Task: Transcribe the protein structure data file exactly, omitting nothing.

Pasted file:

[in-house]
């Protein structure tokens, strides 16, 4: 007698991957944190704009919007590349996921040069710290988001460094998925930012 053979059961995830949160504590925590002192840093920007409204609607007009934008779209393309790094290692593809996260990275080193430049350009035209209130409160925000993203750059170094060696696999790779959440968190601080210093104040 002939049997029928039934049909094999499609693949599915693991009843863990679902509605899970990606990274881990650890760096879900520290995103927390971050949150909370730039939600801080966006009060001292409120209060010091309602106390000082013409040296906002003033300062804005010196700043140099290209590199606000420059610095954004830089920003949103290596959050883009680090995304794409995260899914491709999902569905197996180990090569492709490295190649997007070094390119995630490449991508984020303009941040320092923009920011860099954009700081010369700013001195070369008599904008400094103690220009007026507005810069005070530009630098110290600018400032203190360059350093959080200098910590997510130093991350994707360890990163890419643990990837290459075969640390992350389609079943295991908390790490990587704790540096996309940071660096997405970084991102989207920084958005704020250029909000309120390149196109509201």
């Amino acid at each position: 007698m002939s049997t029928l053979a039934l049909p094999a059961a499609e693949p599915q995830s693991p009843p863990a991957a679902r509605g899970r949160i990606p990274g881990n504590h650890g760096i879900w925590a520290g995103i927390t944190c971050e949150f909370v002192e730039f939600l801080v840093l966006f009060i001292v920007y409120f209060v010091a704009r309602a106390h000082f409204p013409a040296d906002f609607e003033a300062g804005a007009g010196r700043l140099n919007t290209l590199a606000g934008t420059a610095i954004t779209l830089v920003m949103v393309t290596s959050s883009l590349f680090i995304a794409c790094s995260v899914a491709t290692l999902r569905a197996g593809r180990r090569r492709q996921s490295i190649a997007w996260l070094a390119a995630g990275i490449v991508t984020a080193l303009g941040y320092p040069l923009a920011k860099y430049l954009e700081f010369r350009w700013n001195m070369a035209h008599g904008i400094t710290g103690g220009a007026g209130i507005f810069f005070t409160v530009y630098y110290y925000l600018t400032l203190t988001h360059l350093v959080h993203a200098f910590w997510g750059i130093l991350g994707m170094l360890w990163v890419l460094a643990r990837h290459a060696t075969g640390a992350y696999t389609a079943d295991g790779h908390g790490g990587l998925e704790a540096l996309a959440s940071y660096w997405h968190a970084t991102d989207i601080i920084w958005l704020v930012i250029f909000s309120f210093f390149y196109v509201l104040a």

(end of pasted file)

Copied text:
[in-house]
């Protein structure tokens, strides 16, 4: 007698991957944190704009919007590349996921040069710290988001460094998925930012 053979059961995830949160504590925590002192840093920007409204609607007009934008779209393309790094290692593809996260990275080193430049350009035209209130409160925000993203750059170094060696696999790779959440968190601080210093104040 002939049997029928039934049909094999499609693949599915693991009843863990679902509605899970990606990274881990650890760096879900520290995103927390971050949150909370730039939600801080966006009060001292409120209060010091309602106390000082013409040296906002003033300062804005010196700043140099290209590199606000420059610095954004830089920003949103290596959050883009680090995304794409995260899914491709999902569905197996180990090569492709490295190649997007070094390119995630490449991508984020303009941040320092923009920011860099954009700081010369700013001195070369008599904008400094103690220009007026507005810069005070530009630098110290600018400032203190360059350093959080200098910590997510130093991350994707360890990163890419643990990837290459075969640390992350389609079943295991908390790490990587704790540096996309940071660096997405970084991102989207920084958005704020250029909000309120390149196109509201």
């Amino acid at each position: 007698m002939s049997t029928l053979a039934l049909p094999a059961a499609e693949p599915q995830s693991p009843p863990a991957a679902r509605g899970r949160i990606p990274g881990n504590h650890g760096i879900w925590a520290g995103i927390t944190c971050e949150f909370v002192e730039f939600l801080v840093l966006f009060i001292v920007y409120f209060v010091a704009r309602a106390h000082f409204p013409a040296d906002f609607e003033a300062g804005a007009g010196r700043l140099n919007t290209l590199a606000g934008t420059a610095i954004t779209l830089v920003m949103v393309t290596s959050s883009l590349f680090i995304a794409c790094s995260v899914a491709t290692l999902r569905a197996g593809r180990r090569r492709q996921s490295i190649a997007w996260l070094a390119a995630g990275i490449v991508t984020a080193l303009g941040y320092p040069l923009a920011k860099y430049l954009e700081f010369r350009w700013n001195m070369a035209h008599g904008i400094t710290g103690g220009a007026g209130i507005f810069f005070t409160v530009y630098y110290y925000l600018t400032l203190t988001h360059l350093v959080h993203a200098f910590w997510g750059i130093l991350g994707m170094l360890w990163v890419l460094a643990r990837h290459a060696t075969g640390a992350y696999t389609a079943d295991g790779h908390g790490g990587l998925e704790a540096l996309a959440s940071y660096w997405h968190a970084t991102d989207i601080i920084w958005l704020v930012i250029f909000s309120f210093f390149y196109v509201l104040a």